Ravens try to follow map for a road win

January 01, 2006|By TOM WITHERS


Before heading home for the offseason, the Baltimore Ravens have some unfinished road work to complete.

The Ravens, whose late-season turnaround saved coach Brian Billick's job for at least another year, will face the Browns today with an 0-7 record outside of Baltimore this season.

Tack on three straight road losses to end last season, and the Ravens have lost 10 straight away from home since Nov. 14, 2004, when they beat the playoff-bound New York Jets 20-17 in overtime.

For the verbose and vivacious Billick, about to complete his seventh and most trying season with the Ravens, that's unacceptable.

"Winning on the road is pivotal to success in the NFL and it's something we have to address," Billick said. "The last road win was at the Jets, a playoff team last year. Since then, 12 of the 14 road games we've played against playoff teams. That's not making excuses. That's just a fact, which we haven't been up to."


For Ravens quarterback Kyle Boller, whose improvement in recent weeks undoubtedly factored into Billick getting owner Steve Bisciotti's vote of confidence, the season finale has a little more meaning because of Baltimore's road woes.

"It's really big," said Boller, who has thrown for at least 250 yards in three of his past four starts. "We get so sick of walking through that airport coming back and having a loss. We want to end this season on a high note."

Following their embarrassing 41-0 loss to Pittsburgh, the Browns, too, are looking for a final flourish.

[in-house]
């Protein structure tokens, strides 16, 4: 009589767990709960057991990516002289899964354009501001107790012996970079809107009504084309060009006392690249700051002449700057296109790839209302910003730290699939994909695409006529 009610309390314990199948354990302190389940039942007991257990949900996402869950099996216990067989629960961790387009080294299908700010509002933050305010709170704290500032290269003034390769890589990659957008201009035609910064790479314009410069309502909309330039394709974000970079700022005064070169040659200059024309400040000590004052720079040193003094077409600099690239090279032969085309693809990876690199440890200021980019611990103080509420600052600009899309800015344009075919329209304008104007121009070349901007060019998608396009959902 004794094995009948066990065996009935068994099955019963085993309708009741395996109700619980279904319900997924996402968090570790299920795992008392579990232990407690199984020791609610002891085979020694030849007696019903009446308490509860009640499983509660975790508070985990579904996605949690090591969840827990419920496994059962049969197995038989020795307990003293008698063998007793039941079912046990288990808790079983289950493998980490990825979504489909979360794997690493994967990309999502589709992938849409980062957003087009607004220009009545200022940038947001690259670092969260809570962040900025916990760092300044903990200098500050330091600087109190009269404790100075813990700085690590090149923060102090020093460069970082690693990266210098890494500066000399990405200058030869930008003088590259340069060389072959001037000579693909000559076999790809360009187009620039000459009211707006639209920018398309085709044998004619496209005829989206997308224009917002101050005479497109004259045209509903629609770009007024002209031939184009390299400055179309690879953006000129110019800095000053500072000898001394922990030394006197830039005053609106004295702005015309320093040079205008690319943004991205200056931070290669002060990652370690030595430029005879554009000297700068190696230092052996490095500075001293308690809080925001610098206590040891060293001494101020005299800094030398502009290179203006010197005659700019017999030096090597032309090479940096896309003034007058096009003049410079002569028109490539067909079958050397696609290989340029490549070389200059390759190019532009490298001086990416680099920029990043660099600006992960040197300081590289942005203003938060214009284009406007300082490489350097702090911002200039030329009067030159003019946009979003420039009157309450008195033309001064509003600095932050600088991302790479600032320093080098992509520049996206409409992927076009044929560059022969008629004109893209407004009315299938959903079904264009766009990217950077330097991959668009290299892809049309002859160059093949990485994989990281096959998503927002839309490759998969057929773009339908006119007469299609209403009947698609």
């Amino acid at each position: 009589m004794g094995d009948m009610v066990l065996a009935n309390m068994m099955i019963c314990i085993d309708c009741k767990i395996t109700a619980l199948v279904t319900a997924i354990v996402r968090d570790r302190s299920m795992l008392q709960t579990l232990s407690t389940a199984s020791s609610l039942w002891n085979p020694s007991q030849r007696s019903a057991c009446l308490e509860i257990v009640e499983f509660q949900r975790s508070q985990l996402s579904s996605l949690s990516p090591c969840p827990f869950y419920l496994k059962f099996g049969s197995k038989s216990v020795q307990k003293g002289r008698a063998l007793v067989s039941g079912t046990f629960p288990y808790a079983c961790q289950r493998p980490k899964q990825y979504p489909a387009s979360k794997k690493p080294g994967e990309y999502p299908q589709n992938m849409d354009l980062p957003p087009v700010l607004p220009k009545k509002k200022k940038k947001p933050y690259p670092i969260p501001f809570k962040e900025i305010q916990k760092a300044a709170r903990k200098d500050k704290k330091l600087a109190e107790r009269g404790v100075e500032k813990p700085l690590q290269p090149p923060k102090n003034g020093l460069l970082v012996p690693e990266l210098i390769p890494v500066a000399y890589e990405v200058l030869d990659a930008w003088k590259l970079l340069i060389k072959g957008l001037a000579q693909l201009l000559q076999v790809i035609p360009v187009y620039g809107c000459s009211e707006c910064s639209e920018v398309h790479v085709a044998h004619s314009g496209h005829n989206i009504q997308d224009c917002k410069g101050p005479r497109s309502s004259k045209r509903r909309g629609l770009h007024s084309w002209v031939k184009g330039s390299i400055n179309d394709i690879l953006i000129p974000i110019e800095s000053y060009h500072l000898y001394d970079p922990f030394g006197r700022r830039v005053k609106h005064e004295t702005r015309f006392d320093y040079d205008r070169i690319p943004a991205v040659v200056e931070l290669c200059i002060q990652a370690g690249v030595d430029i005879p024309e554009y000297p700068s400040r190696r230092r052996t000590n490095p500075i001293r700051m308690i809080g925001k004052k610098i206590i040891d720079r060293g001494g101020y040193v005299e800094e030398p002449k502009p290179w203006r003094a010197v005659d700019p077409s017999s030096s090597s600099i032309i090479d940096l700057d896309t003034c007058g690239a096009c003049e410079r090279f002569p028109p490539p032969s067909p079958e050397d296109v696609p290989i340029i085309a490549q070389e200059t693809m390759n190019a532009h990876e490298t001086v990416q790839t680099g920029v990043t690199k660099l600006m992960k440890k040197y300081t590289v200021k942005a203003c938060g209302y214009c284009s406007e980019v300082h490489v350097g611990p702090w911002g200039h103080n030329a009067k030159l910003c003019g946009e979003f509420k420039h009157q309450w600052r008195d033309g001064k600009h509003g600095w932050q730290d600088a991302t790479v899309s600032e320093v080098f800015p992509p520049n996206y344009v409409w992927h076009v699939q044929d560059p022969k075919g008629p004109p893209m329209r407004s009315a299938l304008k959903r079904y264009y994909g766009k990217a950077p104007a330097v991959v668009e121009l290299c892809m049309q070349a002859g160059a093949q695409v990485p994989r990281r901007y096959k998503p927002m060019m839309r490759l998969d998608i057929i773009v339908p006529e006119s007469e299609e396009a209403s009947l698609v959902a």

The Steelers nearly wrecked the holidays for Cleveland and its fans, who by game's end on Christmas Eve had abandoned Browns Stadium, leaving it in the hands of Pittsburgh's towel-waving crazies.

As the Browns (5-10) trudged disgustedly off the field that afternoon, only one thing gave them solace.

"We have another game to erase that memory," said cornerback Leigh Bodden. "We need to end on a good note and show what this team is really all about. We need to show the league that that's not the type of team we are."

It's hard to get a handle on what type the Ravens (6-9) are.

After starting 2-6 and putting Billick on the hot seat, Baltimore has rebounded by winning four of six. With Boller throwing three TD passes in each game, the Ravens have won their last two - against Green Bay and Minnesota - by a combined 78-26.

In the two victories, Boller is 43-for-61 for 542 yards with six TDs and only one interception. The former first-round draft pick has finally figured out something, he's just not sure what it is.

"I can't really pinpoint one thing," he said. "I just took the game plan for Green Bay, went over it and figured out where I wanted to go with the ball versus all different coverages. I don't know, maybe good things happen. I just feel like I've turned the corner."

And not a moment too soon for Billick, 51, whose job security seemed in question before Bisciotti's unexpected announcement he will stay the course with the coach who brought Baltimore a Super Bowl title in 2000.

If they are ever to get back there, the Ravens have to figure out how to win on the road again. They've had three close calls this season, losing by four points at Chicago, by one at Pittsburgh and by two at Denver on Dec. 11.

Billick knows the road to championships is one well traveled.

"Until you can beat a playoff team on the road, you're not going to be a playoff team," said Billick, who is 32-31 in the regular season since 2002. "I've always said the toughest thing any team has to do is win on the road in the NFL because of the limited number of games and what that represents."

The Browns have their own dubious streak to end Sunday. With an 0-5 record in the AFC North, they're down to their last chance to win a division game. The Browns have never gone winless inside their division since joining the NFL in 1950.

Romeo Crennel understands the value of winning the final game, but like the blowout loss to Pittsburgh, Cleveland's first-year coach doesn't want to attach too much meaning to it.

"I'm not going to measure a season by one game," Crennel said. "When you get knocked down, how do you get back up and respond the next time out?"

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